On emulating the four perfect women of all times: Asiya (foster mother of Moses), Maryam (mother of Jesus), Khadija (wife of Muhammad S) and Fatima (daughter of Muhammad S). May God's peace and blessings be upon them all. This chronicles one imperfect woman's vicissitudes on that most ambitious trail.
I probably wouldn't have married my husband had I not inadvertently tuned in to a conservative talk radio station a few weeks before we met.
The host's advice to women on how to find Mr. Right caught my ear. Make a list of three qualities essential in your future spouse, he said, and seriously consider anyone you meet who has those traits.
That seemed like a novel idea considering I (and many other single girls around me) had spent years rejecting proposals for random things ("We didn't click!" "He doesn't have a sense of humor!" "What a FOB!"*). Having gotten mixed messages from American, Bollywood and our traditional cultures, many of us were a mess when it came to figuring out who to marry successfully and how to go about doing it.
Had we worked within God's clear guidelines on spouse selection, we could have saved ourselves and our parents much undue hardship.
Like everything else in life, we are supposed to get married to bring us closer to God.
"And they say: 'Our Lord, let our spouses and our children be a source of joy for us, and keep us in the forefront of the righteous." (Quran 25:74)
"You marry one another with the intention that I will try to bring this person to Paradise with me," says scholar Usama Abdul-Ghani.
Prophet Muhammad (S) taught us not only to have a standard but also what that standard should be.
"It is binding upon you to have a religious spouse," he said.
"A man who marries a person for the sake of her wealth, God leaves him in his own condition," according to the Prophet (S). "One who marries her (only) for her beauty, will find in her things he dislikes (unpleasing manners). God will gather up all these things for one who marries her for the sake of her faith (religiousness)."
While religiousness is the most important criterion, we are also supposed to consider a propective's good nature, compatibility, decent family, reasoning ability and physical and mental health.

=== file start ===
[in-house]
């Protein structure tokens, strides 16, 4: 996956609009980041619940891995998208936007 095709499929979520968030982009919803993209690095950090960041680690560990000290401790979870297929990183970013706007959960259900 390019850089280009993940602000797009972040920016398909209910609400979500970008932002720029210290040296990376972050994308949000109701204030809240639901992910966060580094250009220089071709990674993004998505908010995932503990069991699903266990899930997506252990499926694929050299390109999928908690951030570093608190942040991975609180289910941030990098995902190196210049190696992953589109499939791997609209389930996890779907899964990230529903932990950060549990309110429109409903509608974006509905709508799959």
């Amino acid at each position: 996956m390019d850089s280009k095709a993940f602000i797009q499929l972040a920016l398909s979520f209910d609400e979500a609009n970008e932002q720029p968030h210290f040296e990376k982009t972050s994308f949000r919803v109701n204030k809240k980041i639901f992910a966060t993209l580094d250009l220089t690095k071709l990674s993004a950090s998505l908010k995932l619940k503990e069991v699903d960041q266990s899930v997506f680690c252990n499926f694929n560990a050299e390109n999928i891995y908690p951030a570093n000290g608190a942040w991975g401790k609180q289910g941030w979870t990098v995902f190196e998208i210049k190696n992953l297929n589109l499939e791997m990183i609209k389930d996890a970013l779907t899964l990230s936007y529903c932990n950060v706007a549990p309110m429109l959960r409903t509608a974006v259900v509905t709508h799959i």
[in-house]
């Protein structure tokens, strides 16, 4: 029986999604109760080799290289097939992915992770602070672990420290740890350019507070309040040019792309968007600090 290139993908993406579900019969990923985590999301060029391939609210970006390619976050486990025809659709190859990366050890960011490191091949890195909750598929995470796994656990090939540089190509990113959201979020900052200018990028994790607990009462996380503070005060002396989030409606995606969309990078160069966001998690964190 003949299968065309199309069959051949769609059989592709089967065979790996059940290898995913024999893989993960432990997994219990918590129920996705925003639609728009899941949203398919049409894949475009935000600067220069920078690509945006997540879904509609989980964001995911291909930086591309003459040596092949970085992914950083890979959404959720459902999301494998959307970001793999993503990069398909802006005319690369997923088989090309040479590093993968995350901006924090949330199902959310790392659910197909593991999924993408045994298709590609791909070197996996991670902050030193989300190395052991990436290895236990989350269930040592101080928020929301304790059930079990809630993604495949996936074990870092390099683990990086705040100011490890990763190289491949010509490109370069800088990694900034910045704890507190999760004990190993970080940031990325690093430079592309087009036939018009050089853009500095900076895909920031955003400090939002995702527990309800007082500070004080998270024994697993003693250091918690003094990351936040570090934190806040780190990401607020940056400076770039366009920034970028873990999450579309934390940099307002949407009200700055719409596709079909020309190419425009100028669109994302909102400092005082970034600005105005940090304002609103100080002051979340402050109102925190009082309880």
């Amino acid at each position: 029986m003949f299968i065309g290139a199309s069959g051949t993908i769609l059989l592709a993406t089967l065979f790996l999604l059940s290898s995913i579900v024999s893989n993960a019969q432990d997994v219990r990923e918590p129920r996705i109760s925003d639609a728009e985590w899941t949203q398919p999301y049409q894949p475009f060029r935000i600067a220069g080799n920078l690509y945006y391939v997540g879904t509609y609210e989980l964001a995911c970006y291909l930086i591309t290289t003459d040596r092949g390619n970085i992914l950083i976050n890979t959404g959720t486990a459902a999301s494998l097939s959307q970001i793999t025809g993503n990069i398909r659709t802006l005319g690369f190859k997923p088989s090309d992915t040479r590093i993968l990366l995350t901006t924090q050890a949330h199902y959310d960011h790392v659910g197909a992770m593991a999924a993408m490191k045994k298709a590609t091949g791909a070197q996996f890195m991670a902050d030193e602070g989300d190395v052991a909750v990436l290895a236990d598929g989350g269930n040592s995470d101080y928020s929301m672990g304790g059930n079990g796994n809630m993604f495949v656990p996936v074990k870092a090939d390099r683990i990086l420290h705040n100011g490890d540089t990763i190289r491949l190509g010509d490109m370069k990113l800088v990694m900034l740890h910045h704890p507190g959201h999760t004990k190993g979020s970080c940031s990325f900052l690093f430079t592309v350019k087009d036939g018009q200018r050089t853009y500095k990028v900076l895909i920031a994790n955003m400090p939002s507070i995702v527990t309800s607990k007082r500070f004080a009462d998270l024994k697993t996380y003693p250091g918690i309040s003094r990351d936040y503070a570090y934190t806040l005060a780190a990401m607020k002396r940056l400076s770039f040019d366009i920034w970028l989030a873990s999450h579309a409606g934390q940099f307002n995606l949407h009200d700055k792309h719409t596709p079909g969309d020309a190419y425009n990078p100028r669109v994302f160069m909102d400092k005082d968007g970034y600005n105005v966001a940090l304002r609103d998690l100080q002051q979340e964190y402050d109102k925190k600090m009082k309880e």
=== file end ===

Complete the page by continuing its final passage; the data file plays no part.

The Prophet's (S) daughter Fatima Zahra (one of the four perfect women) and her husband Ali revealed their basis for valuing one another in the following exchange.
The day after their wedding, the Prophet (S) came to visit them and inquired of Ali: "How do you find your spouse?"
"I found Zahra as the best help in worshipping God Almighty," Ali replied.
The Prophet asked Fatima the same question and she said: "He is the best husband."
Spouse selection is not left to personal choice only because the decision's effects are so widespread. When we choose a spouse we are also selecting the father/mother of our future children.
"Islam aims to perfect man even before he is born, before his parents marry, by stating what kind of spouse a man and a woman should choose," says Imam Khomeini, leader of the Islamic Revolution in Iran. "Why does it do this? Because the husband and wife are the origin of the individual(s) and Islam wants these individuals, who are to be handed over to society, to be religious individuals."
To further help ensure that a girl (who's tying the knot for the first time) is marrying the right person, God has mandated that she make this decision under the guidance and with the permission (not rubber stamp) of no other than her own father.
For those single or married, poet Jalal ad-Din Rumi sums up our end goal beautifully:
"Your task is not to seek for love, but merely to seek and find all the barriers within yourselves that you have built against it."
*FOB--Fresh Off the Boat, reference to recent immigrants